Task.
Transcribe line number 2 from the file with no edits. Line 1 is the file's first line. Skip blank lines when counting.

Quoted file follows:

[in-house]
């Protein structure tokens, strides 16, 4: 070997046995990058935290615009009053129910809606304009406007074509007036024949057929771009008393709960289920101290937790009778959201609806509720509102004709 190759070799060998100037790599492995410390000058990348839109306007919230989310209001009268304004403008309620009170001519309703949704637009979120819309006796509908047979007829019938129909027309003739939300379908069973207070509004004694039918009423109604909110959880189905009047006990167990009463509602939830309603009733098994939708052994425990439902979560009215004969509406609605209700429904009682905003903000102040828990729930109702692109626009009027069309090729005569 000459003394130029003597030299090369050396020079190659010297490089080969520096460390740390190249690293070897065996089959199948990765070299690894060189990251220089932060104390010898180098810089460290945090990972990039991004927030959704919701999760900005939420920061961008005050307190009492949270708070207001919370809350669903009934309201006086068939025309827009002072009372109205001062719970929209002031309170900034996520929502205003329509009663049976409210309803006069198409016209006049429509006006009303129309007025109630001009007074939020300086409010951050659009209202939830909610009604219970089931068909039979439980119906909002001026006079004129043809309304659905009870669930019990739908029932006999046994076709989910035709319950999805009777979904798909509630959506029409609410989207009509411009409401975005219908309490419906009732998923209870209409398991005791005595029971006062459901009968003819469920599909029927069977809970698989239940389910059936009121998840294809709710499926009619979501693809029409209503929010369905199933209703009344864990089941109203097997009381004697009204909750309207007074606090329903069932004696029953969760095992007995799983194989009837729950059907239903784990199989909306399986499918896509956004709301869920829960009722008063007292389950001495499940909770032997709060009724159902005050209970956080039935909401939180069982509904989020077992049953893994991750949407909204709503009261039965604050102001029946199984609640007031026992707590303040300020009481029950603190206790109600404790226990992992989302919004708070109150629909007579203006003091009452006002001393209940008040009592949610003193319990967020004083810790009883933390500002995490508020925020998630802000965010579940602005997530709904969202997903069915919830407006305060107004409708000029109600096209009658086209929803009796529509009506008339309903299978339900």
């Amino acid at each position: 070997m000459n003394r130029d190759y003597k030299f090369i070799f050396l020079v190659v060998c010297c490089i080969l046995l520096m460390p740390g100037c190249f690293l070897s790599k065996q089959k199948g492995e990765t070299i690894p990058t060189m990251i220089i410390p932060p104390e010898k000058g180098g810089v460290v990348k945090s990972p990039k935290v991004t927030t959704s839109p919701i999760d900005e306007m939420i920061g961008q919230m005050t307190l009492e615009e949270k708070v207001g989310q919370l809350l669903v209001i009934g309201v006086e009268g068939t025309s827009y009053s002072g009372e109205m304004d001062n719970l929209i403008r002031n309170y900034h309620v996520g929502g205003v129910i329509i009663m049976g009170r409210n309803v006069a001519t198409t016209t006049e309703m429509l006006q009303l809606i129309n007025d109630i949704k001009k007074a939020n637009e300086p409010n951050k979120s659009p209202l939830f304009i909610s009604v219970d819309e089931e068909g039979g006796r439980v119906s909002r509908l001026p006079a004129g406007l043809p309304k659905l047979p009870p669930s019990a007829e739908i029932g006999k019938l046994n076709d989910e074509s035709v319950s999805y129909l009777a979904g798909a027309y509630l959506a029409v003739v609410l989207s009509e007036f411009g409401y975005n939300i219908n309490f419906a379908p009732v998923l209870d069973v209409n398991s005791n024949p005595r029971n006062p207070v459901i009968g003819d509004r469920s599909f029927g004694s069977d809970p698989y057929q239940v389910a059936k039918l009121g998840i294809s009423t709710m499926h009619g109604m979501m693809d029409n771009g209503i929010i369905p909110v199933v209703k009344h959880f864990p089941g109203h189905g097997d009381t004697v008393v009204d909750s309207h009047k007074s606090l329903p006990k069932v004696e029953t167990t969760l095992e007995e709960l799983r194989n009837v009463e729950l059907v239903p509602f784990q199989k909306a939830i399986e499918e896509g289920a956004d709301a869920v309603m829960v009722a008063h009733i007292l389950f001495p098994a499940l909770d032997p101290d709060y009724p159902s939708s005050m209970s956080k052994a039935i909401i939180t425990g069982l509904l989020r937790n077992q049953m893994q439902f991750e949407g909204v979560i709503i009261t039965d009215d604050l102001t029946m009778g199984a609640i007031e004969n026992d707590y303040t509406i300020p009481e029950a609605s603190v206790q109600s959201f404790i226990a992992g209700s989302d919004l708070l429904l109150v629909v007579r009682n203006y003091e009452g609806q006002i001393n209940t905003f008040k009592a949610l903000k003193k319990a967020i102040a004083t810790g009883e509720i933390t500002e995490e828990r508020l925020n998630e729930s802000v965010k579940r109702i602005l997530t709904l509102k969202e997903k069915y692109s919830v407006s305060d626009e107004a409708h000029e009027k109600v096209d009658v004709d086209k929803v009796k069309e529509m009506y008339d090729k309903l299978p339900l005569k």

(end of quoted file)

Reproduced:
């Protein structure tokens, strides 16, 4: 070997046995990058935290615009009053129910809606304009406007074509007036024949057929771009008393709960289920101290937790009778959201609806509720509102004709 190759070799060998100037790599492995410390000058990348839109306007919230989310209001009268304004403008309620009170001519309703949704637009979120819309006796509908047979007829019938129909027309003739939300379908069973207070509004004694039918009423109604909110959880189905009047006990167990009463509602939830309603009733098994939708052994425990439902979560009215004969509406609605209700429904009682905003903000102040828990729930109702692109626009009027069309090729005569 000459003394130029003597030299090369050396020079190659010297490089080969520096460390740390190249690293070897065996089959199948990765070299690894060189990251220089932060104390010898180098810089460290945090990972990039991004927030959704919701999760900005939420920061961008005050307190009492949270708070207001919370809350669903009934309201006086068939025309827009002072009372109205001062719970929209002031309170900034996520929502205003329509009663049976409210309803006069198409016209006049429509006006009303129309007025109630001009007074939020300086409010951050659009209202939830909610009604219970089931068909039979439980119906909002001026006079004129043809309304659905009870669930019990739908029932006999046994076709989910035709319950999805009777979904798909509630959506029409609410989207009509411009409401975005219908309490419906009732998923209870209409398991005791005595029971006062459901009968003819469920599909029927069977809970698989239940389910059936009121998840294809709710499926009619979501693809029409209503929010369905199933209703009344864990089941109203097997009381004697009204909750309207007074606090329903069932004696029953969760095992007995799983194989009837729950059907239903784990199989909306399986499918896509956004709301869920829960009722008063007292389950001495499940909770032997709060009724159902005050209970956080039935909401939180069982509904989020077992049953893994991750949407909204709503009261039965604050102001029946199984609640007031026992707590303040300020009481029950603190206790109600404790226990992992989302919004708070109150629909007579203006003091009452006002001393209940008040009592949610003193319990967020004083810790009883933390500002995490508020925020998630802000965010579940602005997530709904969202997903069915919830407006305060107004409708000029109600096209009658086209929803009796529509009506008339309903299978339900």